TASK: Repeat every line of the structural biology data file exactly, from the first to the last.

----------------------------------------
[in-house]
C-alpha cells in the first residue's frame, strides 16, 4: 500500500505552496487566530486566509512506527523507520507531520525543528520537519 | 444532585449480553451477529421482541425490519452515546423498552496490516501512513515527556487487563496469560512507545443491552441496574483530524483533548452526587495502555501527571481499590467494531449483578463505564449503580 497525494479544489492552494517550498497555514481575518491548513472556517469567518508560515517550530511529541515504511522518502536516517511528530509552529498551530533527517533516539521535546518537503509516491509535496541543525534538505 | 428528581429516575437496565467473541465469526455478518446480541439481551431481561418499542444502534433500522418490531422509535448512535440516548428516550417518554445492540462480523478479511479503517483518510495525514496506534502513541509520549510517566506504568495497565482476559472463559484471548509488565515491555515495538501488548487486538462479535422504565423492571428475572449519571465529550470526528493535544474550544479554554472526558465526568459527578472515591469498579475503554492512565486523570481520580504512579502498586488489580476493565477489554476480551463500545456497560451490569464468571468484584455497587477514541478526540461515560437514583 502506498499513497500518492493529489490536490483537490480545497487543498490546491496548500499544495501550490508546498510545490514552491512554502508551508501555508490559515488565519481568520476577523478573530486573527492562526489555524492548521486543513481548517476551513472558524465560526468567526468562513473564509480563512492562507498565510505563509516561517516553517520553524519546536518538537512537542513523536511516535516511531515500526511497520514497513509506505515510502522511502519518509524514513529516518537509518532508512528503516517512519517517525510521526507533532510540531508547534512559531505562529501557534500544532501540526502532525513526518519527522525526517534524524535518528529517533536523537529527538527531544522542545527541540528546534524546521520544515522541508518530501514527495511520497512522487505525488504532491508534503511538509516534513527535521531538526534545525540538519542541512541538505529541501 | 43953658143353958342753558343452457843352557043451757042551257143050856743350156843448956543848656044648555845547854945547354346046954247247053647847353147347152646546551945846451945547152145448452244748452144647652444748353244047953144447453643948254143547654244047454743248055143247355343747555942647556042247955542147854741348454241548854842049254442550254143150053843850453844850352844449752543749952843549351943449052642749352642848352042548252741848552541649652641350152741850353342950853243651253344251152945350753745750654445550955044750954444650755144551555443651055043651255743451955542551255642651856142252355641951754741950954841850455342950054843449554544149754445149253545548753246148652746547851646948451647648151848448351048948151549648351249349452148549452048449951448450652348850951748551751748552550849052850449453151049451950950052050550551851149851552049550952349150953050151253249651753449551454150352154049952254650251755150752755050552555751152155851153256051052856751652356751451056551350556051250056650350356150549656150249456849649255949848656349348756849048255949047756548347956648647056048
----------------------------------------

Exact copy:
[in-house]
C-alpha cells in the first residue's frame, strides 16, 4: 500500500505552496487566530486566509512506527523507520507531520525543528520537519 | 444532585449480553451477529421482541425490519452515546423498552496490516501512513515527556487487563496469560512507545443491552441496574483530524483533548452526587495502555501527571481499590467494531449483578463505564449503580 497525494479544489492552494517550498497555514481575518491548513472556517469567518508560515517550530511529541515504511522518502536516517511528530509552529498551530533527517533516539521535546518537503509516491509535496541543525534538505 | 428528581429516575437496565467473541465469526455478518446480541439481551431481561418499542444502534433500522418490531422509535448512535440516548428516550417518554445492540462480523478479511479503517483518510495525514496506534502513541509520549510517566506504568495497565482476559472463559484471548509488565515491555515495538501488548487486538462479535422504565423492571428475572449519571465529550470526528493535544474550544479554554472526558465526568459527578472515591469498579475503554492512565486523570481520580504512579502498586488489580476493565477489554476480551463500545456497560451490569464468571468484584455497587477514541478526540461515560437514583 502506498499513497500518492493529489490536490483537490480545497487543498490546491496548500499544495501550490508546498510545490514552491512554502508551508501555508490559515488565519481568520476577523478573530486573527492562526489555524492548521486543513481548517476551513472558524465560526468567526468562513473564509480563512492562507498565510505563509516561517516553517520553524519546536518538537512537542513523536511516535516511531515500526511497520514497513509506505515510502522511502519518509524514513529516518537509518532508512528503516517512519517517525510521526507533532510540531508547534512559531505562529501557534500544532501540526502532525513526518519527522525526517534524524535518528529517533536523537529527538527531544522542545527541540528546534524546521520544515522541508518530501514527495511520497512522487505525488504532491508534503511538509516534513527535521531538526534545525540538519542541512541538505529541501 | 43953658143353958342753558343452457843352557043451757042551257143050856743350156843448956543848656044648555845547854945547354346046954247247053647847353147347152646546551945846451945547152145448452244748452144647652444748353244047953144447453643948254143547654244047454743248055143247355343747555942647556042247955542147854741348454241548854842049254442550254143150053843850453844850352844449752543749952843549351943449052642749352642848352042548252741848552541649652641350152741850353342950853243651253344251152945350753745750654445550955044750954444650755144551555443651055043651255743451955542551255642651856142252355641951754741950954841850455342950054843449554544149754445149253545548753246148652746547851646948451647648151848448351048948151549648351249349452148549452048449951448450652348850951748551751748552550849052850449453151049451950950052050550551851149851552049550952349150953050151253249651753449551454150352154049952254650251755150752755050552555751152155851153256051052856751652356751451056551350556051250056650350356150549656150249456849649255949848656349348756849048255949047756548347956648647056048